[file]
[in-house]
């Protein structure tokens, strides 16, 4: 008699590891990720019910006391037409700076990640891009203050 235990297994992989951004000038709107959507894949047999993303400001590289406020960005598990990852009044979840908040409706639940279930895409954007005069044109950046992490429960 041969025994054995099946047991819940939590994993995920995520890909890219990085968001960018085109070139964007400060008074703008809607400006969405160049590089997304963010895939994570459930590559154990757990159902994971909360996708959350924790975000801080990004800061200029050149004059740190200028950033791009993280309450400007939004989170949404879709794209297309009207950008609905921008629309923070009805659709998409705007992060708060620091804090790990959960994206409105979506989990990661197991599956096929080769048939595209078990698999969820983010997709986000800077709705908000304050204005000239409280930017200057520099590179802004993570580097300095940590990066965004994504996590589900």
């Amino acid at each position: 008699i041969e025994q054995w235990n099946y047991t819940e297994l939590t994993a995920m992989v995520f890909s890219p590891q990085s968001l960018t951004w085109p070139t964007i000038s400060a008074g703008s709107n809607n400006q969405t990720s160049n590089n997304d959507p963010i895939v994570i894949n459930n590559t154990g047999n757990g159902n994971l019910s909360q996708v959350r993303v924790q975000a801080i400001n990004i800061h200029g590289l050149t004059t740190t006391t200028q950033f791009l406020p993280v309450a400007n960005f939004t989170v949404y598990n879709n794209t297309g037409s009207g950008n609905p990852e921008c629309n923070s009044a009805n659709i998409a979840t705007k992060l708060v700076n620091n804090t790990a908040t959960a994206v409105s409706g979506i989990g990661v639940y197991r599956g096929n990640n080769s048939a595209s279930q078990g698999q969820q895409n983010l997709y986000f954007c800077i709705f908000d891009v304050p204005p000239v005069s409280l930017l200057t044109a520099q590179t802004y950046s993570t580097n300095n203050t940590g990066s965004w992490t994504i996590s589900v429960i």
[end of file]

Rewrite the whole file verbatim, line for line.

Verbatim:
[in-house]
């Protein structure tokens, strides 16, 4: 008699590891990720019910006391037409700076990640891009203050 235990297994992989951004000038709107959507894949047999993303400001590289406020960005598990990852009044979840908040409706639940279930895409954007005069044109950046992490429960 041969025994054995099946047991819940939590994993995920995520890909890219990085968001960018085109070139964007400060008074703008809607400006969405160049590089997304963010895939994570459930590559154990757990159902994971909360996708959350924790975000801080990004800061200029050149004059740190200028950033791009993280309450400007939004989170949404879709794209297309009207950008609905921008629309923070009805659709998409705007992060708060620091804090790990959960994206409105979506989990990661197991599956096929080769048939595209078990698999969820983010997709986000800077709705908000304050204005000239409280930017200057520099590179802004993570580097300095940590990066965004994504996590589900």
């Amino acid at each position: 008699i041969e025994q054995w235990n099946y047991t819940e297994l939590t994993a995920m992989v995520f890909s890219p590891q990085s968001l960018t951004w085109p070139t964007i000038s400060a008074g703008s709107n809607n400006q969405t990720s160049n590089n997304d959507p963010i895939v994570i894949n459930n590559t154990g047999n757990g159902n994971l019910s909360q996708v959350r993303v924790q975000a801080i400001n990004i800061h200029g590289l050149t004059t740190t006391t200028q950033f791009l406020p993280v309450a400007n960005f939004t989170v949404y598990n879709n794209t297309g037409s009207g950008n609905p990852e921008c629309n923070s009044a009805n659709i998409a979840t705007k992060l708060v700076n620091n804090t790990a908040t959960a994206v409105s409706g979506i989990g990661v639940y197991r599956g096929n990640n080769s048939a595209s279930q078990g698999q969820q895409n983010l997709y986000f954007c800077i709705f908000d891009v304050p204005p000239v005069s409280l930017l200057t044109a520099q590179t802004y950046s993570t580097n300095n203050t940590g990066s965004w992490t994504i996590s589900v429960i």